Dr. Dennis E. Hensley is the author of more than 50 published books.  His newest book, Jesus in the 9 to 5, will be released on October 18th

Properly Reporting Royalties Received from your Publisher or Agent

What is the correct information reporting for royalty payments made by a publisher for the rights to an author’s book or other literary composition if such royalties are: (1) paid directly to the author or (2) paid to the author’s literary agent who then forwards all or part of such payments to the author?

First, the required reporting form to be sent to the author is Form 1099-MISC in any calendar year that the royalties aggregate $10 or more [Internal Revenue Code § 6050N(a) (relating to royalties)].  The royalties are reported on Schedule C in the income section by the self-employed author.

#1  Royalties Paid Directly from Publisher to Author

This is a straightforward process.  The publisher will send the author Form 1099-MISC when the royalties paid to the author aggregate $10 or more during a calendar year no later than January 31st of the following year (example:  2013 royalty payments are required to be reported to the author (and the IRS) no later than January 31, 2014).  The amount reported to you should be the gross royalties for the year.  If the publisher took out any fees or expense amounts before paying you during the year, I will explain how to handle that below.

#2  Royalties Paid Directly from Publisher to Literary Agent and then from Literary Agent to Author

In this scenario, both the publisher and the literary agent are considered “payors” of royalties for purposes of Internal Revenue Code § 6050N.  As such, the publisher must file Form 1099-MISC, reporting payments of royalties to the literary agent (named as the “recipient” on the form).  One special exception:  if the literary agent is a corporation, the publisher is not required to complete and file Form 1099-MISC on the payments made to the literary agent.

Most mistakes are made here…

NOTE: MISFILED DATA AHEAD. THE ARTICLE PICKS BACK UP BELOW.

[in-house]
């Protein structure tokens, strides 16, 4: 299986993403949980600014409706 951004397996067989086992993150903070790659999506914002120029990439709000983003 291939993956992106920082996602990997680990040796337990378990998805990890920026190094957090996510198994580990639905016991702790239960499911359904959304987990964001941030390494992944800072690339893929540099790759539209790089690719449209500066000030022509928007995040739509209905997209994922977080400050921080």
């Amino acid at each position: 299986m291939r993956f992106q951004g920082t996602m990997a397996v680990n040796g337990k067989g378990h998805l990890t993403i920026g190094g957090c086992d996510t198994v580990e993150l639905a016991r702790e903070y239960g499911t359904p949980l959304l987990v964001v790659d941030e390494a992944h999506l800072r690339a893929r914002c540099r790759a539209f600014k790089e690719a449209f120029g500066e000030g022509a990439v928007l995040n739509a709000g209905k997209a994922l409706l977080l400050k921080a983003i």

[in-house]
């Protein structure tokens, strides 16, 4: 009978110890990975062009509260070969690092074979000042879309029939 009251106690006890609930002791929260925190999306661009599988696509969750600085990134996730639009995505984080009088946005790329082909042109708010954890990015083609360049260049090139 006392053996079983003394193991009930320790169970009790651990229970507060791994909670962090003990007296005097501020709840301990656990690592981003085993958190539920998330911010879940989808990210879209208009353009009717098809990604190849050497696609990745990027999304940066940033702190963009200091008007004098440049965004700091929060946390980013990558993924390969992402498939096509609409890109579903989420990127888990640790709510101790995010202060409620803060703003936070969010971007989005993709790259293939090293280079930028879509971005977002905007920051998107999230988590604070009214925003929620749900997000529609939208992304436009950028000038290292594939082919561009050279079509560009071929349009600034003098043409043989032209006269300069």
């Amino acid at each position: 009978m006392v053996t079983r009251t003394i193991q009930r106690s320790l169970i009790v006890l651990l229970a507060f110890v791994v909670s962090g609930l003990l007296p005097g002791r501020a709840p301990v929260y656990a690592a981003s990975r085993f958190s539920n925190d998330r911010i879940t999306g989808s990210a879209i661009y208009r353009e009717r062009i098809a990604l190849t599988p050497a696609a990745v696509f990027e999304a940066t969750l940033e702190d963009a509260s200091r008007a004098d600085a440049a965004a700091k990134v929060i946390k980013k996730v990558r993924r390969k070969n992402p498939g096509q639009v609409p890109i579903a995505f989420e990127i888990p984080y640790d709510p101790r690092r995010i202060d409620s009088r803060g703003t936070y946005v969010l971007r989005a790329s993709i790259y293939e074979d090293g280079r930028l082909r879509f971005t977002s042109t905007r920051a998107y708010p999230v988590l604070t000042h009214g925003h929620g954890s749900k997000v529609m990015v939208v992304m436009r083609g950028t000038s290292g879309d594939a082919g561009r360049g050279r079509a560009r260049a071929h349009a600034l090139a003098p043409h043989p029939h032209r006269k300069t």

The literary agent (whether a corporation or not) must file a Form 1099-MISC for the royalties paid to the author regardless of whether the literary agent receives a Form 1099-MISC from the publisher.  The instructions to Form 1099-MISC provide that gross royalties (before reductions for fees, commissions, or expenses) paid by a publisher directly to an author or literary agent or paid  by a literary agent to an author must be reported on Form 1099-MISC.  Thus, although the literary agent may have subtracted commissions and expenses before making the payment(s) to the author,  the Form 1099-MISC  required to be filed by the literary agent must report the gross amount of royalties received from the publisher pursuant to Internal Revenue Code § 6050N for each specific client-author.

Personal experience notes…

Based on my experience, I am aware that some agents are either not filing Form 1099-MISC at all or they are reporting royalties to their authors on an after-commission/expense basis.   This puts their client, the author, in jeopardy.

What can you do as an author?

If you don’t receive a Form 1099-MISC from your agent by January 31st, request one before you file your tax return.  If you receive a Form 1099-MISC with any amount other than the gross royalties paid to you during the calendar year, request a “corrected” Form 1099-MISC be issued to you (with a corrected copy also sent to the IRS).

Properly Reporting Royalties on your Tax Return

Once you receive your Form 1099-MISC with the gross royalties paid from the publisher on it (either from your publisher or your agent), you will report that amount on Schedule C as part of your gross receipts or sales in the income section of that form.

At this point, you are thinking, why do I have to report my gross royalties even though I  received a different amount of money after agent commissions or other expenses were deducted?   That is a very appropriate question.

In order for you to pay tax only on the amount you actually received, you will enter the related expenses such as the agent’s commissions in the expense section of your Schedule C (for example:  Agent’s commissions and fees would be a deduction in Part 2-Expenses of Schedule C on line 10).  Any other deductions taken from your royalties before you received the net payment would also be deductible on the appropriate Schedule C expense line.   This will ensure that you have reported your gross royalties, as required, but you have also deducted the expenses related to that income.   When you do this correctly, your business net income will include only the amount you actually received during the year.